It is a good 4k TV, and the successor to the very popular NU7100 from last year. It is also available in a wide range of sizes from 43 inches up to 75 inches. We can expect these other sizes to have a very similar picture quality.
It is also available in many other regions with the same RU7100 model code, and we expect these international variants to also offer the same performance. Typically there are only minor differences like the supported voltage or tuner to suit these different regions.
The design of the RU7100 is excellent. It looks very similar to last year’s NU7100, with only a few subtle differences which we’ll go over. The single control button is located under the Samsung logo at the front of the TV and provides basic functions just like the Q60R. The wide-set plastic stand supports the TV well but does require quite a large table. The borders of the TV have an average thickness and look good.
Moving around to the side of the TV, the TV is quite thin so it has a relatively low profile close to the wall if you mount it. The rear of the TV has a textured plastic finish which looks good, and there are channels along the bottom of the TV for cable management, similar to other new Samsungs. There are also clips on the rear of the stand to keep these cables out of sight which is a nice touch. Interestingly, the analog composite and component inputs don’t require an adapter this year. You can use these to connect to older devices.
A high contrast ratio is important for those who watch in the dark, for the TV to produce deep and detailed dark scenes. The RU7100 has a VA type panel with a very high native contrast which is excellent. This is about the same as the NU7100 from last year and allows the TV to produce deep blacks, which is great for those who watch in the dark. This is better than TVs with IPS panels like the LG UK7700.
Unfortunately, though, this TV doesn’t have local dimming to improve the dark scene performance further. This is quite normal for these lower-end 4k models though and tends to be a distinguishing feature with mid-range and high-end TVs. As typical for TVs with VA-type panels, the RU7100 doesn’t perform well and the blacks raise off-axis and the gamma shifts.
If you have a bright room, then good reflection handling is important to reduce the amount of glare on the screen. The RU7100 has a decent performance in a bright room. It should be fine for most rooms, but in a bright room, this may be limiting. Now, another important factor for those in a bright room is the brightness of the TV. A high peak brightness allows it to effectively overcome glare. Don’t worry about the TV being too bright though, as you can turn down the backlight to suit your room. At about 270 nits for large white windows, the RU7100 has a decent peak brightness, which is in the same ballpark as the NU7100 from last year. It should be fine for most rooms but in a very bright room, this may be limiting.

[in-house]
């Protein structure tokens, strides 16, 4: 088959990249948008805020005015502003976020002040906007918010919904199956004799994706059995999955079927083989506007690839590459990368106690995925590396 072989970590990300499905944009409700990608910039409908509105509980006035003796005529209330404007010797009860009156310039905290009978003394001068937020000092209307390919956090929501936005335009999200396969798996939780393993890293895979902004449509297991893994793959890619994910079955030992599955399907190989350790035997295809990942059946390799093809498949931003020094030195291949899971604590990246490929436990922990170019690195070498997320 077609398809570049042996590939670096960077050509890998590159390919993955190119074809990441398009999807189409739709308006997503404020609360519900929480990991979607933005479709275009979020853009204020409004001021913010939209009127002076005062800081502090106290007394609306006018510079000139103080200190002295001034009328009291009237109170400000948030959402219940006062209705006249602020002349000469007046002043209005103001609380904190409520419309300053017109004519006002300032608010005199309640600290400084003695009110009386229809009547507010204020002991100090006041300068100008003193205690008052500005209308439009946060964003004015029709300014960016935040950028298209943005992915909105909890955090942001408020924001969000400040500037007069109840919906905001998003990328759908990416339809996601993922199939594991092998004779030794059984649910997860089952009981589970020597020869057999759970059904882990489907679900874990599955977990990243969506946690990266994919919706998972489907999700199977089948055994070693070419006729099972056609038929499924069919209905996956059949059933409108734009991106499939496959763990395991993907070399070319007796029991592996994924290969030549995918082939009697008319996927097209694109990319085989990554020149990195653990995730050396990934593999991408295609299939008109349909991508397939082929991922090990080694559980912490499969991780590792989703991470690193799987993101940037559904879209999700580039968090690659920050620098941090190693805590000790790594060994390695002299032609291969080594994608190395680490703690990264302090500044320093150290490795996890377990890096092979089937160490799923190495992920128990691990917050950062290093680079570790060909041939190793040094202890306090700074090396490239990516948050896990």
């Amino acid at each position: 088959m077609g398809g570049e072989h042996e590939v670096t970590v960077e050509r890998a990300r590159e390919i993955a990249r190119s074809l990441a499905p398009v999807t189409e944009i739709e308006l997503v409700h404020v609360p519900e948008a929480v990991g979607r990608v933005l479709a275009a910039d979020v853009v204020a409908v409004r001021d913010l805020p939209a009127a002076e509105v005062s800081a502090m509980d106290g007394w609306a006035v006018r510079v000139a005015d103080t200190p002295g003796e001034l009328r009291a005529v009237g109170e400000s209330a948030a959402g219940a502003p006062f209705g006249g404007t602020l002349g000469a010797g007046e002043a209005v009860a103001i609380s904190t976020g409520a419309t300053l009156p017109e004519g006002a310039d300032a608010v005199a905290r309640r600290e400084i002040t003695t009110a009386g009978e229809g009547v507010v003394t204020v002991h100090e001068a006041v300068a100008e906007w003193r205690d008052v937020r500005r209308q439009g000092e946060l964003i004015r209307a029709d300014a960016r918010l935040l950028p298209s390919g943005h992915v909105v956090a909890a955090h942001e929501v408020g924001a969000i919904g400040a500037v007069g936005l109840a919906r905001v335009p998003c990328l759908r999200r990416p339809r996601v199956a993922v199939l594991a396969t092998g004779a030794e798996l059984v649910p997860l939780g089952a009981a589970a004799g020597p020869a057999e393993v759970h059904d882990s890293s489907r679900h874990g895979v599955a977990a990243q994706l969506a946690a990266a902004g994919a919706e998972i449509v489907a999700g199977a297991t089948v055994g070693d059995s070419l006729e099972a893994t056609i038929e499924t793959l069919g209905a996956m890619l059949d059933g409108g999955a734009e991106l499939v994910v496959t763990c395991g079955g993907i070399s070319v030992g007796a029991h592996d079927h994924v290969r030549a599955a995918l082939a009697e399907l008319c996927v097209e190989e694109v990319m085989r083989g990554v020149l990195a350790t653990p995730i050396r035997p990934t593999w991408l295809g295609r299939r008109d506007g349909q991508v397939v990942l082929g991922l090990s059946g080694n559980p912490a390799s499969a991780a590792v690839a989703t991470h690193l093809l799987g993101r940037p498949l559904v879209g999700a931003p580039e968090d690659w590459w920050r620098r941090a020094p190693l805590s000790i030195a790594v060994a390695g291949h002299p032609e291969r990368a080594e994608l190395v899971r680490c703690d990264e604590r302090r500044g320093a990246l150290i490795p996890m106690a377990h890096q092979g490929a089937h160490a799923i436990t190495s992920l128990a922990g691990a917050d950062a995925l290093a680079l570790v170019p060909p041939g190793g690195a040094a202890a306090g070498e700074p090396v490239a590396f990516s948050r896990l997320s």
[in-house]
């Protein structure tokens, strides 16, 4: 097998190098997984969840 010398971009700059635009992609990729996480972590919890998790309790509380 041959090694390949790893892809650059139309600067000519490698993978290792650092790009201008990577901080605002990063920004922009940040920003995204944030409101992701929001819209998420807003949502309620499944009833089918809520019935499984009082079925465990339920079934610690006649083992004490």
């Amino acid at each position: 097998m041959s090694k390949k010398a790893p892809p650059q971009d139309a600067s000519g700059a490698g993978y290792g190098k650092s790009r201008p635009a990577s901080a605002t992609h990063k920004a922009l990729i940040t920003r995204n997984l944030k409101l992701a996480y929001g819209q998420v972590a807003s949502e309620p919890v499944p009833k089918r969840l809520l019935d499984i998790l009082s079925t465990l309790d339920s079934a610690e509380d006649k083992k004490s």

The center of the screen is relatively uniform, however, there is a darker region in the bottom third which produces a uniformity issue known as the dirty screen effect. This can be distracting when large areas of a similar color show, such as for gaming or watching sports. This is about the same as the NU7100 from last year, and better than the TCL 6 Series which was notorious for having uniformity issues that vary significantly between units. There isn’t too much blur when watching sports or playing games. This blur is visible as a darker trail to the left-hand side of our logo photo. Also visible in the photo are logo duplications, which are a result of the 240 hertz PWM flicker of the TV.
Now if you do plan to game then a low input lag is important to reduce the delay between something that occurs in-game and when you see it on the screen. The good news is the RU7100 is exceptionally quick, with about 11 milliseconds of input lag at 60 hertz regardless of the input resolution. This is excellent and can make this TV well suited for fast-paced gamers. This TV also supports the auto low latency mode feature, so a game console like a new Xbox can trigger the TV to automatically enable low input lag when you open a game.
Samsung TVs, this TV has a Tizen smart platform. It works well, however, this TV uses a slimmed-down version with fewer animations. Unlike higher-end Samsung models, there is no smart remote so there’s also no voice control. Overall, it is decent and should be fine for most people. The RU7100 performs almost identical to the NU7100 and can get decently loud but it may not be enough for large or noisy environments. It can’t produce deep bass but can produce clear dialog. If you care about sound then it may be worth getting a soundbar in addition.
So overall, the RU7100 is a decent budget 4k TV from Samsung. Not a lot has changed from the Samsung 7 series for a few years, and this TV is no exception. It offers very similar picture quality performance to the NU7100 from last year. The input lag is a few milliseconds lower and it supports auto low latency mode for gamers, but otherwise it is almost the same TV.
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Video -Samsung RU7100 TV Review - RTINGS.com
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Last update on 2020-01-05 / Affiliate links / Images from Amazon Product Advertising API